I Was Wrong About Cameron MacDonald

Projecting players is what scouts do. It’s the job.

It’s not an exact science, it’s very subjective. I’m just being brutally honest by writing this, but I’ve been wrong before and I’ll probably be wrong again.

Quite frankly I was wrong about Cameron MacDonald.

Photo Credit Saint John Sea Dogs

I first saw MacDonald play at the Gatorade Challenge two years ago.

Sure I saw the talent, but observed what I thought were some very bad habits from a young player.

I saw a dominant skater with a fantastic shot, but I also observed a young player that didn’t move the puck quick enough.

I observed a young player that stayed on the perimeter that was content to play the individual game, the one on one game.

Did this young player hang on the puck too long because he was selfish or because he didn’t think or process the game quick enough?

Game after game my opinions and projections varied.

Obviously scouts talk and maybe my limited viewings clouded my preliminary opinions and projections.

Clearly I was wrong.

The common theme in the last few lines is “young”.

Photo Credit Saint John Sea Dogs

We all know young players develop at their own unique pace.

They all grow differently. That’s why projecting “young” talent is so difficult, but it’s part of the job.

You see I thought Cameron MacDonald was too one-way.

I thought Cameron MacDonald was a skilled perimeter player that wouldn’t engage, that didn’t see the ice quick enough to truly excel at the next level and beyond.

I saw a gifted hockey player, but I guess the perceived negative attributes of his game were something I just couldn’t get past.

Was I way too quick to judge?

Of course, obviously, I was wrong

A lot can happen over a two year period, especially when you don’t see young players develop, grow or put the work in behind the scenes.

When word came out that MacDonald would be joining the Sea Dogs I really wondered where the ultra talented kid from Nova Scotia would play.

Who would he play with?

He would have to play the wing, because of his tremendous speed shot and scoring touch.

I was wrong again.

Perhaps I should keep my thoughts, projections and opinions to myself, but I want people to realize just how subjective the scouting world can be at times.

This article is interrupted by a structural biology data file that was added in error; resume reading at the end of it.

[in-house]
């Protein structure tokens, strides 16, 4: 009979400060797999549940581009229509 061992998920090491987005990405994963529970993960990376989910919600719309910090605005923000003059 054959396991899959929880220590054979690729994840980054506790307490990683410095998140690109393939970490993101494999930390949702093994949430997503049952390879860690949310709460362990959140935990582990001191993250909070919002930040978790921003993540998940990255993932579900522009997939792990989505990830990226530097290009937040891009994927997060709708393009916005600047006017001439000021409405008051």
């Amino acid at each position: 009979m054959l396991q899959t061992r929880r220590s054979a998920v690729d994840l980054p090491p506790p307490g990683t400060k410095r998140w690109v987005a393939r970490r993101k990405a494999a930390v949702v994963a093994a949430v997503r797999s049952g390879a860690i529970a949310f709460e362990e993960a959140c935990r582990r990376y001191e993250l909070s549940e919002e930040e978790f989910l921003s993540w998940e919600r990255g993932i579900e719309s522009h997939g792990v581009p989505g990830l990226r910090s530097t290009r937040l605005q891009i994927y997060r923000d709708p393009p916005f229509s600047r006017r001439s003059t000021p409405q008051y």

Obviously Cameron MacDonald is off to a fantastic start to his QMJHL career which is truly remarkable to see.

MacDonald has proven people right and proven people wrong throughout his early foray into the QMJHL.

MacDonald has grown into a dynamic two-way presence through the middle for the Sea Dogs.

The seventeen-year-old from Hammonds Plains, Nova Scotia has

certainly caught the attention of NHL scouts with his inspired play.

Sure he’s on the NHL Central Scouting List for Players to Watch, but it’s MacDonald’s work ethic and accountability in all three zones that continues to jump off the page for me.

Greg Gilbert continues to play MacDonald in every situation which speaks volumes to the trust he has in his player and his full potential.

Cameron MacDonald’s style of play has drastically changed since he was fifteen years old and rightfully so.

Players and people grow, develop and mature at their own rate.

A lot can happen in two years.

A lot can happen when young players understand their role and play the game the right way.

Photo Credit Saint John Sea Dogs

A lot can happen when you’re too judgmental as a scout.

I learn something about myself and players every time I walk into the rink. I’ve learned to keep an open mind especially when evaluating and projecting young talent.

We can’t hastily jump to conclusions when assessing and rating players.

We can’t make assumptions about young players or their style of play without really studying their tendencies over a long period of time.

We all see it differently, we all project talent in our own unique way.

Experience is the ultimate guide, but in some strange way I always carry my mistakes with me when I sit down to watch and scout a game.

I’ve been wrong before and I’ll probably be wrong again.

I was wrong about Cameron MacDonald, but that’s part of the learning curve.

Everyone develops or grows at their own unique pace; even scouts.

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